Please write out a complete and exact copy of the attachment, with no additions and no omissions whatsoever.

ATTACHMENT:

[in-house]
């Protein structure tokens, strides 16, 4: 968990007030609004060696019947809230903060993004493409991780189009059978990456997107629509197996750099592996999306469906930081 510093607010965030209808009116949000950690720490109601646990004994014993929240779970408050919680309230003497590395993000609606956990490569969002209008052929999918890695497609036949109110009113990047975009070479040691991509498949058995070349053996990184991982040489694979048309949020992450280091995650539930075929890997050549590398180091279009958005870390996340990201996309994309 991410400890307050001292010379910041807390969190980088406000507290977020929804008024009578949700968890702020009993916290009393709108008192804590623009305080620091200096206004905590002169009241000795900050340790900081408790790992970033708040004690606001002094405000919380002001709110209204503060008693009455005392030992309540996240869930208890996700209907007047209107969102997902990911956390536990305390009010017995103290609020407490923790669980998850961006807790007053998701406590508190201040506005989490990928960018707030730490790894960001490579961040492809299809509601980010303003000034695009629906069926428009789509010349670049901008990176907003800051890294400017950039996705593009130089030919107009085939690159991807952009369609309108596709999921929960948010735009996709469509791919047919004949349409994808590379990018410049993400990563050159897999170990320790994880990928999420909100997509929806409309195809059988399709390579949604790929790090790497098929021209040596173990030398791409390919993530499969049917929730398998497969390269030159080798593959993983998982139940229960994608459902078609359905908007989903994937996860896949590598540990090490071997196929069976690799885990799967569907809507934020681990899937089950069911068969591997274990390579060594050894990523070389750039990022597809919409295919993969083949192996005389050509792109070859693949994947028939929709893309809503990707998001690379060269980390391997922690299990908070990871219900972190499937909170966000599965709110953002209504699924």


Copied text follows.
[in-house]
């Protein structure tokens, strides 16, 4: 968990007030609004060696019947809230903060993004493409991780189009059978990456997107629509197996750099592996999306469906930081 510093607010965030209808009116949000950690720490109601646990004994014993929240779970408050919680309230003497590395993000609606956990490569969002209008052929999918890695497609036949109110009113990047975009070479040691991509498949058995070349053996990184991982040489694979048309949020992450280091995650539930075929890997050549590398180091279009958005870390996340990201996309994309 991410400890307050001292010379910041807390969190980088406000507290977020929804008024009578949700968890702020009993916290009393709108008192804590623009305080620091200096206004905590002169009241000795900050340790900081408790790992970033708040004690606001002094405000919380002001709110209204503060008693009455005392030992309540996240869930208890996700209907007047209107969102997902990911956390536990305390009010017995103290609020407490923790669980998850961006807790007053998701406590508190201040506005989490990928960018707030730490790894960001490579961040492809299809509601980010303003000034695009629906069926428009789509010349670049901008990176907003800051890294400017950039996705593009130089030919107009085939690159991807952009369609309108596709999921929960948010735009996709469509791919047919004949349409994808590379990018410049993400990563050159897999170990320790994880990928999420909100997509929806409309195809059988399709390579949604790929790090790497098929021209040596173990030398791409390919993530499969049917929730398998497969390269030159080798593959993983998982139940229960994608459902078609359905908007989903994937996860896949590598540990090490071997196929069976690799885990799967569907809507934020681990899937089950069911068969591997274990390579060594050894990523070389750039990022597809919409295919993969083949192996005389050509792109070859693949994947028939929709893309809503990707998001690379060269980390391997922690299990908070990871219900972190499937909170966000599965709110953002209504699924």